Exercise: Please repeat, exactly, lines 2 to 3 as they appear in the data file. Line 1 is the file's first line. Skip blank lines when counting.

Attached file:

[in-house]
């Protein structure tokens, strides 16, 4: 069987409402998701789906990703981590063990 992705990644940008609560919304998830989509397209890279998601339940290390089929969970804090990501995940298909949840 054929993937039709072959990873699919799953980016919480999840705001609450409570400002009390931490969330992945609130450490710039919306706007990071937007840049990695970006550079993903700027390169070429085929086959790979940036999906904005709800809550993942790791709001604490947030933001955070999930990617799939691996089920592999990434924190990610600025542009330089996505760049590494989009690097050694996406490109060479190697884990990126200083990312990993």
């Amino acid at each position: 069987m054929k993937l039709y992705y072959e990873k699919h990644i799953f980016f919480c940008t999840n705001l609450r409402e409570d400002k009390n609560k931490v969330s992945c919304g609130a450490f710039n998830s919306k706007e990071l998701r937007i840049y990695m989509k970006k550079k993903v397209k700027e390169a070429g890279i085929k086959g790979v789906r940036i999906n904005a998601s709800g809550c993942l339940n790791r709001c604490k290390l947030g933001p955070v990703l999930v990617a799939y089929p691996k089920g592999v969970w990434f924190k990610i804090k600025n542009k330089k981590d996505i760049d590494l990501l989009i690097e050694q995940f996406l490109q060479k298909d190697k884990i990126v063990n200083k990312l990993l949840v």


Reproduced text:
């Protein structure tokens, strides 16, 4: 069987409402998701789906990703981590063990 992705990644940008609560919304998830989509397209890279998601339940290390089929969970804090990501995940298909949840 054929993937039709072959990873699919799953980016919480999840705001609450409570400002009390931490969330992945609130450490710039919306706007990071937007840049990695970006550079993903700027390169070429085929086959790979940036999906904005709800809550993942790791709001604490947030933001955070999930990617799939691996089920592999990434924190990610600025542009330089996505760049590494989009690097050694996406490109060479190697884990990126200083990312990993």
């Amino acid at each position: 069987m054929k993937l039709y992705y072959e990873k699919h990644i799953f980016f919480c940008t999840n705001l609450r409402e409570d400002k009390n609560k931490v969330s992945c919304g609130a450490f710039n998830s919306k706007e990071l998701r937007i840049y990695m989509k970006k550079k993903v397209k700027e390169a070429g890279i085929k086959g790979v789906r940036i999906n904005a998601s709800g809550c993942l339940n790791r709001c604490k290390l947030g933001p955070v990703l999930v990617a799939y089929p691996k089920g592999v969970w990434f924190k990610i804090k600025n542009k330089k981590d996505i760049d590494l990501l989009i690097e050694q995940f996406l490109q060479k298909d190697k884990i990126v063990n200083k990312l990993l949840v």